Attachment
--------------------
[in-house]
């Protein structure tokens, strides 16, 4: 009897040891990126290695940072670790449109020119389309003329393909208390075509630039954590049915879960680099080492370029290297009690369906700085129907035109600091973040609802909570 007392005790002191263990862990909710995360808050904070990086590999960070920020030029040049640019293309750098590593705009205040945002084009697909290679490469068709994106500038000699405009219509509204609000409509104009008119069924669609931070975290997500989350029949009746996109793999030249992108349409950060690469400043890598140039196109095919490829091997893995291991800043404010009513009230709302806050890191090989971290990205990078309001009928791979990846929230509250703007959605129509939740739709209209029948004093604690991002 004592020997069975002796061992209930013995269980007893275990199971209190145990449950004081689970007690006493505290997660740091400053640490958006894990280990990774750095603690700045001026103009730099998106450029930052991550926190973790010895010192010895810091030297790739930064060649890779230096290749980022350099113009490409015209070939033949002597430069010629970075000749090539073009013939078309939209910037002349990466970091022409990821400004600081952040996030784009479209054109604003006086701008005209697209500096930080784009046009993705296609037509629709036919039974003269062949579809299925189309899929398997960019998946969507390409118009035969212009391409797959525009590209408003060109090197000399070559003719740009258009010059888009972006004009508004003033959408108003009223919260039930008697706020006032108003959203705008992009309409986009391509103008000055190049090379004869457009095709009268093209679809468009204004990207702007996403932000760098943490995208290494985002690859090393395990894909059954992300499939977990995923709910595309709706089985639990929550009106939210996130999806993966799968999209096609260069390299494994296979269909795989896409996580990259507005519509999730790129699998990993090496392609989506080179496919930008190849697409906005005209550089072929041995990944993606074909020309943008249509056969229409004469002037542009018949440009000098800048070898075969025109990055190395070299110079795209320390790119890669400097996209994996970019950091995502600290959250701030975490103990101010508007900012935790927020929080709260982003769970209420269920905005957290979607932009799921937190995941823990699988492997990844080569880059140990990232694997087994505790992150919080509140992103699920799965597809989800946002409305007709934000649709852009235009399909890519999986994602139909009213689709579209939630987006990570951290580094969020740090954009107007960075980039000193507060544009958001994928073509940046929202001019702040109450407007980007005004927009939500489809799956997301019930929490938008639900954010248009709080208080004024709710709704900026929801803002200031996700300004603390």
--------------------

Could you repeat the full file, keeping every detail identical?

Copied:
[in-house]
């Protein structure tokens, strides 16, 4: 009897040891990126290695940072670790449109020119389309003329393909208390075509630039954590049915879960680099080492370029290297009690369906700085129907035109600091973040609802909570 007392005790002191263990862990909710995360808050904070990086590999960070920020030029040049640019293309750098590593705009205040945002084009697909290679490469068709994106500038000699405009219509509204609000409509104009008119069924669609931070975290997500989350029949009746996109793999030249992108349409950060690469400043890598140039196109095919490829091997893995291991800043404010009513009230709302806050890191090989971290990205990078309001009928791979990846929230509250703007959605129509939740739709209209029948004093604690991002 004592020997069975002796061992209930013995269980007893275990199971209190145990449950004081689970007690006493505290997660740091400053640490958006894990280990990774750095603690700045001026103009730099998106450029930052991550926190973790010895010192010895810091030297790739930064060649890779230096290749980022350099113009490409015209070939033949002597430069010629970075000749090539073009013939078309939209910037002349990466970091022409990821400004600081952040996030784009479209054109604003006086701008005209697209500096930080784009046009993705296609037509629709036919039974003269062949579809299925189309899929398997960019998946969507390409118009035969212009391409797959525009590209408003060109090197000399070559003719740009258009010059888009972006004009508004003033959408108003009223919260039930008697706020006032108003959203705008992009309409986009391509103008000055190049090379004869457009095709009268093209679809468009204004990207702007996403932000760098943490995208290494985002690859090393395990894909059954992300499939977990995923709910595309709706089985639990929550009106939210996130999806993966799968999209096609260069390299494994296979269909795989896409996580990259507005519509999730790129699998990993090496392609989506080179496919930008190849697409906005005209550089072929041995990944993606074909020309943008249509056969229409004469002037542009018949440009000098800048070898075969025109990055190395070299110079795209320390790119890669400097996209994996970019950091995502600290959250701030975490103990101010508007900012935790927020929080709260982003769970209420269920905005957290979607932009799921937190995941823990699988492997990844080569880059140990990232694997087994505790992150919080509140992103699920799965597809989800946002409305007709934000649709852009235009399909890519999986994602139909009213689709579209939630987006990570951290580094969020740090954009107007960075980039000193507060544009958001994928073509940046929202001019702040109450407007980007005004927009939500489809799956997301019930929490938008639900954010248009709080208080004024709710709704900026929801803002200031996700300004603390």